The Bo Kaap, on the shadow of Signal Hill, is definitely the heart of the Cape Malay inhabitants in Cape Town. Scents of scrumptious foods fill up the air and also the call to prayer rings out 5 times each day in the beautiful tune of penance. The first people of the ethnic group recognized now as Cape Malay came as slaves and were taken to Cape Town coming from Southeast Asia by Dutch. Future generations such as Indonesian Muslim leaders ended up sent into exile and pushed to resettle around South Africa. Cape Malays have also a South Asian or Indian historical past, and it had been their influence which introduced Islam to South Africa. As time passes, their cultural and culinary modifications started to be ingrained to their everyday life in South Africa, mainly the food and particularly in Cape Town.

The vibrant colors which are now emblematic of the neighborhood is a newer trend, beginning on the 90s right after the ending of apartheid. Ideas for painting the houses in vivid, cheerful colors was a method to show joy and happiness and it has progressed into a tradition through the entire neighborhood. Owners could color their houses when they wish to, so long as there’s an assortment of colors on the street.

Regardless if you are based close by, or just passing across the city, we suggest taking a little while to discover this local gem.

Bo Kaap hosts numerous art galleries, lots of which are found around Rose and Wale Streets, like Brundyn+, that is modern art gallery featuring artists work coming from all over the world, such as Nigeria, Angola as well as the USA.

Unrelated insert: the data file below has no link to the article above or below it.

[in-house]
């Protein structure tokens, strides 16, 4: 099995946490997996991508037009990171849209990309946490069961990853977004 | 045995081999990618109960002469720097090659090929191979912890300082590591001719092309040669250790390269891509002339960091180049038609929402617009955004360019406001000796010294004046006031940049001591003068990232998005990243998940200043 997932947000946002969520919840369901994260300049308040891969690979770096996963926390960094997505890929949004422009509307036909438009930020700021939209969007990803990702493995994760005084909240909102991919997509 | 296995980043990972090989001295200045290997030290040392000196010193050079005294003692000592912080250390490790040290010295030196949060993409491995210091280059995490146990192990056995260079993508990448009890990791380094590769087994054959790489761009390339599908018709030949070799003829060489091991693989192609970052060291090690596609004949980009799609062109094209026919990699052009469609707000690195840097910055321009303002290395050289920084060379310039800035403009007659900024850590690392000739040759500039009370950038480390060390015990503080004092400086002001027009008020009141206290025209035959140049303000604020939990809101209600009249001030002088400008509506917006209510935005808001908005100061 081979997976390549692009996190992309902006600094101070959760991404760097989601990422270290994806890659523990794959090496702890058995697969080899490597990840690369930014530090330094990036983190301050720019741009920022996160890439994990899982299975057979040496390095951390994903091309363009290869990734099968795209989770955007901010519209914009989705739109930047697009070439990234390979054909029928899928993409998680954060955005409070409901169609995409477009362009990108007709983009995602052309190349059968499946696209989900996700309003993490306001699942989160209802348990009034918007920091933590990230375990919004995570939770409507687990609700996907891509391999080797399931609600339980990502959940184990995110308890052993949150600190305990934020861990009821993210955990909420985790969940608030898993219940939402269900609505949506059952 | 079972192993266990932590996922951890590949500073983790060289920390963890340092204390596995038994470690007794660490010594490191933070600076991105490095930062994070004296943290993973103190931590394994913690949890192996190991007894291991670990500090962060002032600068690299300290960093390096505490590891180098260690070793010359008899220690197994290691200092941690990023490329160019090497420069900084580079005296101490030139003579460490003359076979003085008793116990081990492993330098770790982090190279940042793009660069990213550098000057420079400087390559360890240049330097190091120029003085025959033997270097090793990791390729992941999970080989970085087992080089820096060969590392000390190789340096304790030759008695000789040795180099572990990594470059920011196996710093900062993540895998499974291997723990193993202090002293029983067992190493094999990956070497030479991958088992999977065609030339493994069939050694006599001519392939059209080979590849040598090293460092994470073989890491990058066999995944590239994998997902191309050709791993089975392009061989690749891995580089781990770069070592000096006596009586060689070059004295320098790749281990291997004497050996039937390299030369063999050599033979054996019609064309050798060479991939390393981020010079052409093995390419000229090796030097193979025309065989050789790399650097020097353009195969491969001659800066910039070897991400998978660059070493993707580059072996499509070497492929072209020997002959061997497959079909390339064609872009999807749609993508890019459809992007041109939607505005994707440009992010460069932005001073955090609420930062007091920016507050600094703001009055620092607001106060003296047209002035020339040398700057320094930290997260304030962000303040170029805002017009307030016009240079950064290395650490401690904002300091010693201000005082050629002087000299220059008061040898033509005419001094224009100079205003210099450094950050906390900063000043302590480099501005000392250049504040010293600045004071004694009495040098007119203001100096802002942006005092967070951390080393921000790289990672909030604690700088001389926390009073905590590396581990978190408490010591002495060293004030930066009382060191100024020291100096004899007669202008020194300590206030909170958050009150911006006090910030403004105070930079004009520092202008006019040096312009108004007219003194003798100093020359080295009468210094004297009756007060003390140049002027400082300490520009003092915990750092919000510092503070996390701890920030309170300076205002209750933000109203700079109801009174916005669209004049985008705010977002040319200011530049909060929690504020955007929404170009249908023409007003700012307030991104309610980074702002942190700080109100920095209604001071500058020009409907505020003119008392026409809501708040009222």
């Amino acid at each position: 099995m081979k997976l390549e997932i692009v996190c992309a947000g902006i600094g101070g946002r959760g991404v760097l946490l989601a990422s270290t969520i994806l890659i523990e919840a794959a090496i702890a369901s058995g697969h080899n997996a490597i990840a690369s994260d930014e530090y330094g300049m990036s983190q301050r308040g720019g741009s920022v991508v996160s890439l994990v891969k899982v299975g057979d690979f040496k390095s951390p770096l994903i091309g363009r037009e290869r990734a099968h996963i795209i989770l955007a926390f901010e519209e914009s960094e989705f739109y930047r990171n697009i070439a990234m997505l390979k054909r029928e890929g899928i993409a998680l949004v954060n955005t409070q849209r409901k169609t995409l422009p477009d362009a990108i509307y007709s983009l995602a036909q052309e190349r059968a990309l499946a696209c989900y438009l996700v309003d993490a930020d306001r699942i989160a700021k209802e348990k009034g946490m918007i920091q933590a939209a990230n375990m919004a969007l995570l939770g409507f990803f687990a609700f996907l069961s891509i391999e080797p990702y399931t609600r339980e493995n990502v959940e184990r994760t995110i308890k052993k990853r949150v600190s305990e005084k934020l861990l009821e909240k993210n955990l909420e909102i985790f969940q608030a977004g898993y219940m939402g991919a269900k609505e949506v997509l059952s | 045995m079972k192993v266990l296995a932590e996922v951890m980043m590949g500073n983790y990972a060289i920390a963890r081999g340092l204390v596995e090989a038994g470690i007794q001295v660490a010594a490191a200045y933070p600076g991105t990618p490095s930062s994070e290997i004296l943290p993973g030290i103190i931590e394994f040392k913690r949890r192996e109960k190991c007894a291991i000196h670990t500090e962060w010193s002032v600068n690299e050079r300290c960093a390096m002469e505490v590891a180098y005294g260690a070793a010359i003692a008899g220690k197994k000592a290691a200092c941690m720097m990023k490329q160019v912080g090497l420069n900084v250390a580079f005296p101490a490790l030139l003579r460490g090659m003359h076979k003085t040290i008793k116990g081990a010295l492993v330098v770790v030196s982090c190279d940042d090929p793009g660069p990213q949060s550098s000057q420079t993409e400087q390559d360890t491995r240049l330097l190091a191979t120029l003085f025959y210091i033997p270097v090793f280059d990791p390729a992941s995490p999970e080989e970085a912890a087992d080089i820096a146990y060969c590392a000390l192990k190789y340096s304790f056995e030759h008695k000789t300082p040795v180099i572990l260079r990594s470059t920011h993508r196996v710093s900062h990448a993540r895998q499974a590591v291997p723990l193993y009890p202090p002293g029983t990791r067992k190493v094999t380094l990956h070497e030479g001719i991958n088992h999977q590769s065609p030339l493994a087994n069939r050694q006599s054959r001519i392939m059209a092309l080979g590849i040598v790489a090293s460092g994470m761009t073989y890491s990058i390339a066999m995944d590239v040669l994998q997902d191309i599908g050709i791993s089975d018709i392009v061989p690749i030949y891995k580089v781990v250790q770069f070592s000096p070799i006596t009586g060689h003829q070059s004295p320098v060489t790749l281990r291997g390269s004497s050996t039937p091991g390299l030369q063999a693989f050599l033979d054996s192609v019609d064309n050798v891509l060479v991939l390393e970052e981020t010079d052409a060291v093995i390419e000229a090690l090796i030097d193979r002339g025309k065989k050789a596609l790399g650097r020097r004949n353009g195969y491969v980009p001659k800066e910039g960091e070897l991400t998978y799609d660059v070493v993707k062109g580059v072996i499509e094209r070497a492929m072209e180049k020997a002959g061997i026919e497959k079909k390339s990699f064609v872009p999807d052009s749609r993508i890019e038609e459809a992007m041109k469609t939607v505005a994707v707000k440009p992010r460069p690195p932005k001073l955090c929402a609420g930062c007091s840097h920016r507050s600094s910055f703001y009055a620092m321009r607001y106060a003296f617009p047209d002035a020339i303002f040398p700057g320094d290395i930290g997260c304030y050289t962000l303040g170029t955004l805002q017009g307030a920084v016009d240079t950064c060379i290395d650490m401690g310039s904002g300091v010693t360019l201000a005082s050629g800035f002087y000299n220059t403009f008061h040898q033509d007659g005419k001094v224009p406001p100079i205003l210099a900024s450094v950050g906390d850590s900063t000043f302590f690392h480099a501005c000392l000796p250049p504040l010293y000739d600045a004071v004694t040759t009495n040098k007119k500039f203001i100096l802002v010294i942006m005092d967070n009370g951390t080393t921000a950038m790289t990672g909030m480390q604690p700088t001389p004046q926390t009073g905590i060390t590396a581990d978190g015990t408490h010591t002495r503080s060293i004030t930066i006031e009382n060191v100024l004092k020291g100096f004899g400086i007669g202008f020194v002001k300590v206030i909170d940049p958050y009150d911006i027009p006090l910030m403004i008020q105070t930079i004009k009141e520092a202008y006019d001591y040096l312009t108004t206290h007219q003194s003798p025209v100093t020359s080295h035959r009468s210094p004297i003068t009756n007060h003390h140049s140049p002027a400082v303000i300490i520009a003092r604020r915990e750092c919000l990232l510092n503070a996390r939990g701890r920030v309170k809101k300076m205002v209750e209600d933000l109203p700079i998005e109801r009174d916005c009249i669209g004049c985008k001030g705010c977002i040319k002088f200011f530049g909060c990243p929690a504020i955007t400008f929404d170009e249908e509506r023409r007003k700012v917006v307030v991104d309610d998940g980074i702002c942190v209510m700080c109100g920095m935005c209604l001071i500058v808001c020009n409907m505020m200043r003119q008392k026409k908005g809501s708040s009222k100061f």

Explore Local Galleries

Search the Spice Market

Atlas Trading Company is really a must-visit for anybody having a love for heavenly spices. Located in Wale Street, this spice market provides a wide range of fresh and ground spices coming from all over the world, such as Cape Malay spices – a well known spice utilized in local cuisine.

Indulge in a Cape Malay dish

Located on August Street, there is a Bo Kaap Kombuisrestaurant, a veritable establishment in the community which not just provides a variety of renowned Cape Malay food to satisfy everyone, and also have magnificent views looking over the city. No matter if you go to for lunch or dinner, it’s the best spot to savor traditional dishes, like sosati, bobotie, dhal, butter chicken, roti as well as malva pudding.

Know the Historical Past

In Wale Street, there is a Bo Kaap Museum that offers an amazing peek into the history of the place as well as its people. Although there’s a little entry fee, beginning from R20 each adult and R10 each pensioner or child, it’s a little investment for a glimpse into a time of history.

See the Renowned Cottages

No trip to the Bo Kaap is complete if you don’t explore the streets which are layered with their renowned, vibrantly colored cottages. Placed on steeply sloped, cobble-stone streets, those cottages are available in every single color you could think of – purple, pink, blue, green, yellow, red and even neon shades. Not surprisingly, such cottages make for several amazing travel photos.



Constructed around the 1760s by Dutch Colonialist Jan de Waal as homes for the Cape Malay slaves, the terraced Cape Dutch homes of the Bo Kaap are a few of the oldest around Cape Town. The fact is, these streets are the place to find the biggest amount of pre-1850 South African architecture, and also the suburb is the earliest residential community still living these days.


It is still a primarily Muslim area, and thus, all visitors must dress conservatively when visiting. For both women and men, it’s advisable to keep the chest, legs, as well as shoulders covered pleasantly, specifically if you intend to go to some of the Mosques. For females, bring a headscarf on your bag in case you want to go into the Mosque, as well.


Sure, the street is incredibly vibrant and also a real photography playground… however although the facades are becoming a major attraction for tourists these days, please keep in mind that it’s still a living community having a complicated past as well as a wealthy Muslim culture. It’s certainly not only a background for your next Instagram post! They’re people’s homes and livelihoods, so consider that whenever you are exploring.